iv. Larry adds
to and returns to
step (ii).
48
Guarantee of the game
Theorem: [MaassTuran90] There is a specific algorithm
that Larry can run so that the game terminates in at
most
rounds. At the end, either
or
Larry can certify that there is no halfspace meeting all
the constraints.
(Algorithm
is essentially the ellipsoid algorithm.)
Q: How is this helpful for us ?
A: Larry seems to have a powerful strategy  We will
exploit it.
49
Using the online learner
• Choose
as defined earlier. Start with
.
• “Larry” simulation:
stage – Run Larry’s strategy
and return consistent with .
• “Arnab” simulation: If
for some
, then return .
– Else, if
(use approx
counting), then we are done and return .
– Else use approx sampling to randomly choose a
point
and return .
Key point: In this case, have
50
Why is the simulation correct?
• If
for
, then the simulation
step is indeed correct.
• The other case in which Alice returns a point
is that
. This means
that the simulation at every step is correct
with probability
!
• Since the simulation lasts
steps, all the
steps are correct with probability
.
51
Finishing the algorithm
• Provided the simulation is correct,
returned satisfies the conditions:
which gets
1.
2.
So, we have a densifier – and a distribution learning
algorithm – for halfspaces.
52
DNFs
Recall general result:
Theorem: Let be a class of Boolean functions such that:
(i) is efficiently SQ-learnable;
(ii) has a densifier with an output in ; and
(iii)
has efficient approximate counting and sampling
algorithms.
Then there is an efficient distribution learning algorithm for
.
Get (iii) from [KarpLubyMadras89].
What about densifier and SQ learning?
53
Sketch of the densifier for DNFs
• Consider a DNF
suppose each
• Key observation: for each i,
So Pr[
. For concreteness,
consecutive samples from
satisfy same ] is
all
• If this happens, whp these
samples completely
identify
• The densifier finds candidate terms in this way, outputs OR
of all candidate terms.
54
SQ learning for DNFs
• Unlike halfspaces, no efficient SQ algorithm for learning
DNFs under arbitrary distributions is known; best known
runtime is
.
• But: our densifier identifies
“candidate terms” such
that f is (essentially) an OR of at most of them.
• Can use noise-tolerant SQ learner for sparse disjunctions,
applied over
“metavariables” (the candidate terms).
• Running time is poly(# metavariables).
55
Summary of talk
• New model: Learning distribution of satisfying
assignments
• “Multiplicative accuracy” learning
+
• Positive results:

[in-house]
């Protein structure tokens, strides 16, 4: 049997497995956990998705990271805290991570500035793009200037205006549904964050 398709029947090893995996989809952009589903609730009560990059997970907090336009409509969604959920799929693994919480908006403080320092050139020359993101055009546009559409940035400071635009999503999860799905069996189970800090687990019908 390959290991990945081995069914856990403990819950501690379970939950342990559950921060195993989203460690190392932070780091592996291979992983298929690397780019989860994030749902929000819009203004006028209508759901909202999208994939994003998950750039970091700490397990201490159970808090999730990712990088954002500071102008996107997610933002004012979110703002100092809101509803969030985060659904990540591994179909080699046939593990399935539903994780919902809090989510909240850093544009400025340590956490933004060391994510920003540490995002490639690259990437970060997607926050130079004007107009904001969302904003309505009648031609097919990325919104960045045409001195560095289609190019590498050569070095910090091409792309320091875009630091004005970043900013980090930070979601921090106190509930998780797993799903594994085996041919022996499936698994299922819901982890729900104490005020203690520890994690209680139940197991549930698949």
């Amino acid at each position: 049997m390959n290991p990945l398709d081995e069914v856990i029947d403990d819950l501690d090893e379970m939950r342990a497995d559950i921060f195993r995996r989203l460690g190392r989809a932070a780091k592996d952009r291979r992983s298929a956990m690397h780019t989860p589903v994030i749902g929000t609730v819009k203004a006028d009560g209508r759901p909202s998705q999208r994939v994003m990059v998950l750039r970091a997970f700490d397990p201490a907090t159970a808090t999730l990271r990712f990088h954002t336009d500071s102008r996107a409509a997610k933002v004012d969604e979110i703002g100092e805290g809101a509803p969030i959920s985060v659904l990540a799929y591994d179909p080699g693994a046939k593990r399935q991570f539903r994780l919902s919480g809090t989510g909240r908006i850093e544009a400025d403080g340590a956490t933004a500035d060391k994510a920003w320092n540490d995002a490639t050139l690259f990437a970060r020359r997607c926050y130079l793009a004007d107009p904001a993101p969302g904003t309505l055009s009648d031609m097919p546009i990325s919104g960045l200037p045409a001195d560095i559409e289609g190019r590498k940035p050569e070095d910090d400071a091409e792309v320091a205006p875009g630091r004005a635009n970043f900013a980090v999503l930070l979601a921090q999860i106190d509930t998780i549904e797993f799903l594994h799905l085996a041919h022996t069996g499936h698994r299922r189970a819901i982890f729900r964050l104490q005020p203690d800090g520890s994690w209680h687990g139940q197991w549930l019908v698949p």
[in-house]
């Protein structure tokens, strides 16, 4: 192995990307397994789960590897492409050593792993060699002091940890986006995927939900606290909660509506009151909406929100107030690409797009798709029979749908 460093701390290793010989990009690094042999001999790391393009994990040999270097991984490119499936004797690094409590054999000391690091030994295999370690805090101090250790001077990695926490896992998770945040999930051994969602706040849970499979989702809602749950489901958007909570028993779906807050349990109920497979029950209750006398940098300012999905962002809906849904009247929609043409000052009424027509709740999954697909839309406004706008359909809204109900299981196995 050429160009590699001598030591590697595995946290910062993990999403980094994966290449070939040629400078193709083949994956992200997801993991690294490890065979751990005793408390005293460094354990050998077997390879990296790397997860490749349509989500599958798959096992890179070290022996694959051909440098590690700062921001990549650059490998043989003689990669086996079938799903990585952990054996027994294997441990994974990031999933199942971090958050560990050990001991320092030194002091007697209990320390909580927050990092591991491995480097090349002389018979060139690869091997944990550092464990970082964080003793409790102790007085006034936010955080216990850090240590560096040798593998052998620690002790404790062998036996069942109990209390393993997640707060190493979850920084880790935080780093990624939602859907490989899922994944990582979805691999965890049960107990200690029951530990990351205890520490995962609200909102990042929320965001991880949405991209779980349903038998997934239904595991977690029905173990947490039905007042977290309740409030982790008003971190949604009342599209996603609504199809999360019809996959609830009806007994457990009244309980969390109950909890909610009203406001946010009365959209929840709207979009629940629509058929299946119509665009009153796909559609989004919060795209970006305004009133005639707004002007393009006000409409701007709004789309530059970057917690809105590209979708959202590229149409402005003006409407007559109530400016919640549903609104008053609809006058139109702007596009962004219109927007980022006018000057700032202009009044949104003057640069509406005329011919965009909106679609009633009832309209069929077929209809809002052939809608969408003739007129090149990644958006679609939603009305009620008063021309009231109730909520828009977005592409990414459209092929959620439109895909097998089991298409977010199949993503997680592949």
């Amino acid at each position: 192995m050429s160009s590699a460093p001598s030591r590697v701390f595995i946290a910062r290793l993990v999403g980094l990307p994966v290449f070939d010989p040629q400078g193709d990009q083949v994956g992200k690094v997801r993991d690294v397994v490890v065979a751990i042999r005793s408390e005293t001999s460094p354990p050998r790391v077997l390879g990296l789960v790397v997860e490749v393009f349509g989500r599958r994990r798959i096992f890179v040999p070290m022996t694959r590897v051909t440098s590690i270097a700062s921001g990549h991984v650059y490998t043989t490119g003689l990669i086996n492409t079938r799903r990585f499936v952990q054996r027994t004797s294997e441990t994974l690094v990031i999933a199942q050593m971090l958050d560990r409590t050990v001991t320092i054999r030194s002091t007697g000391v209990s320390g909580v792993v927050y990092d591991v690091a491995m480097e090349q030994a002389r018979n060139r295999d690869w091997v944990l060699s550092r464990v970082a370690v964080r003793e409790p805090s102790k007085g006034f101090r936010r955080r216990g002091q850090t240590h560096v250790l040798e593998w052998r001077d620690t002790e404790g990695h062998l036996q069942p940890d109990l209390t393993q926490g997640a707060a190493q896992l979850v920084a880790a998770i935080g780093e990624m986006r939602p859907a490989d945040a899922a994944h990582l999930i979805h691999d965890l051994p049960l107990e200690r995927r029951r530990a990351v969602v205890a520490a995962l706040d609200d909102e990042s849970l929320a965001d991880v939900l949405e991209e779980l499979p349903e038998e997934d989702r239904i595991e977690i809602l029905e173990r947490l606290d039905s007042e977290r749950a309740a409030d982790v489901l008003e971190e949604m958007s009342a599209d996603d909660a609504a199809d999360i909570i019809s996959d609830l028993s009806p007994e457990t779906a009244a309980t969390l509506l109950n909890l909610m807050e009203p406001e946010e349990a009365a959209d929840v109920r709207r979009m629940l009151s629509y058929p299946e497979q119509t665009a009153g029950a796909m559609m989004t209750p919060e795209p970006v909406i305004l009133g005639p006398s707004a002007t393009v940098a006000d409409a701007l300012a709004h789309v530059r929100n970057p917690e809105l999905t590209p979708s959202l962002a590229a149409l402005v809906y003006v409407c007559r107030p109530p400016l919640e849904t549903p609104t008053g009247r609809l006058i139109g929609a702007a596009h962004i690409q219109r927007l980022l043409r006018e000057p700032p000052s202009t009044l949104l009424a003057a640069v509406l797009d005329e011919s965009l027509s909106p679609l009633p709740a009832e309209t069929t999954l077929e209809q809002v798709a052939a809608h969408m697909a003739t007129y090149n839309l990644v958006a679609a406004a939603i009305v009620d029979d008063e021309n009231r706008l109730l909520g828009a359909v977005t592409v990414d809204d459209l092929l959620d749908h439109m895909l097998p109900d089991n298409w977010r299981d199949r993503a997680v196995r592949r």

+
+
+
- -+
- -- - -
+
OR
++
AND
AND
AND
DNFs
Halfspaces
• Negative results:
AND
OR
OR
3-CNFs
OR
+ + ++
-- - -- --
- -- -- -
Intersection
of 2 halfspaces
AND
OR
OR
OR
Monotone
2-CNFs
--- -+ +
-- +- + ++ +
---- -+ + + +
Degree-2 PTFs
56
Future work
• Beating the “curse of dimensionality” for ddimensional histogram distributions?
• Extensions to agnostic / semi-agnostic setting?
• Other formalizations of “simple distributions”?
Thank you!
58
Hardness results
59
Secure signature schemes
•
: (randomized) key generation algorithm; produces
key pairs
•
: signing algorithm;
is signature for message
using secret key
.
•
: verification algorithm;
if
Security guarantee: Given signed messages
no poly-time algorithm can produce
for a new
,
such that
60
Connection with our problem
Intuition: View
messages
.
as uniform distribution over signed
.
If, given signed messages, you can (approximately) sample from
, this means you can generate new signed messages –
contradicts security guarantee!
Need to work with a refinement of signature schemes – unique
signature schemes [MicaliRabinVadhan99] – for intuition to go
through.
Unique signature schemes known to exist under various crypto
assumptions (RSA’, Diffie-Hellman’, etc.)
61
Signature schemes + Cook-Levin
Lemma: For any secure signature scheme, there is
a secure signature scheme with the same security
where the verification algorithm is a 3-CNF.
corresponds to
, so security of
signature scheme  no distribution learning
algorithm for 3-CNF.
62
More hardness
Same approach yields hardness for intersections of 2
halfspaces & degree-2 PTFs. (Require parsimonious
reductions, efficiently computable/invertible maps
between sat. assignments of and sat. assignments
of 3-CNF.)
For monotone 2CNFs: use the “Blow-up” reduction
used in proving hardness of approximate counting for
monotone-2-SAT. Roughly, most sat. assignments of
monotone-2-CNF correspond to sat. assignments of
3-CNF.
63